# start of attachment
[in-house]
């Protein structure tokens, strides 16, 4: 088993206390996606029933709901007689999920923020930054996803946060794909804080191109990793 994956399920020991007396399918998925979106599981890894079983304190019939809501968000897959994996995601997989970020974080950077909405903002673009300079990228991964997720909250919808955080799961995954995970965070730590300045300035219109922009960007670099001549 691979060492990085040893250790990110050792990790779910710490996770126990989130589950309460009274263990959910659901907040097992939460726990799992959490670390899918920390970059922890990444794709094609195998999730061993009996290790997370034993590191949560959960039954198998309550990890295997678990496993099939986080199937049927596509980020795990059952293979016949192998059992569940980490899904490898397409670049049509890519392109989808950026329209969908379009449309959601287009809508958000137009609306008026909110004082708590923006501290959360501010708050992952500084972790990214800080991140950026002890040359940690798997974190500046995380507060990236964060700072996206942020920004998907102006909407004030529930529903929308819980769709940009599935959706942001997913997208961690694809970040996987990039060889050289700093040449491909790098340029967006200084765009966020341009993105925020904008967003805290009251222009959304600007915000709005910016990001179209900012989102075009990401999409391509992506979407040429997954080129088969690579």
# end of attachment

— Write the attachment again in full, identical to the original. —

[in-house]
């Protein structure tokens, strides 16, 4: 088993206390996606029933709901007689999920923020930054996803946060794909804080191109990793 994956399920020991007396399918998925979106599981890894079983304190019939809501968000897959994996995601997989970020974080950077909405903002673009300079990228991964997720909250919808955080799961995954995970965070730590300045300035219109922009960007670099001549 691979060492990085040893250790990110050792990790779910710490996770126990989130589950309460009274263990959910659901907040097992939460726990799992959490670390899918920390970059922890990444794709094609195998999730061993009996290790997370034993590191949560959960039954198998309550990890295997678990496993099939986080199937049927596509980020795990059952293979016949192998059992569940980490899904490898397409670049049509890519392109989808950026329209969908379009449309959601287009809508958000137009609306008026909110004082708590923006501290959360501010708050992952500084972790990214800080991140950026002890040359940690798997974190500046995380507060990236964060700072996206942020920004998907102006909407004030529930529903929308819980769709940009599935959706942001997913997208961690694809970040996987990039060889050289700093040449491909790098340029967006200084765009966020341009993105925020904008967003805290009251222009959304600007915000709005910016990001179209900012989102075009990401999409391509992506979407040429997954080129088969690579």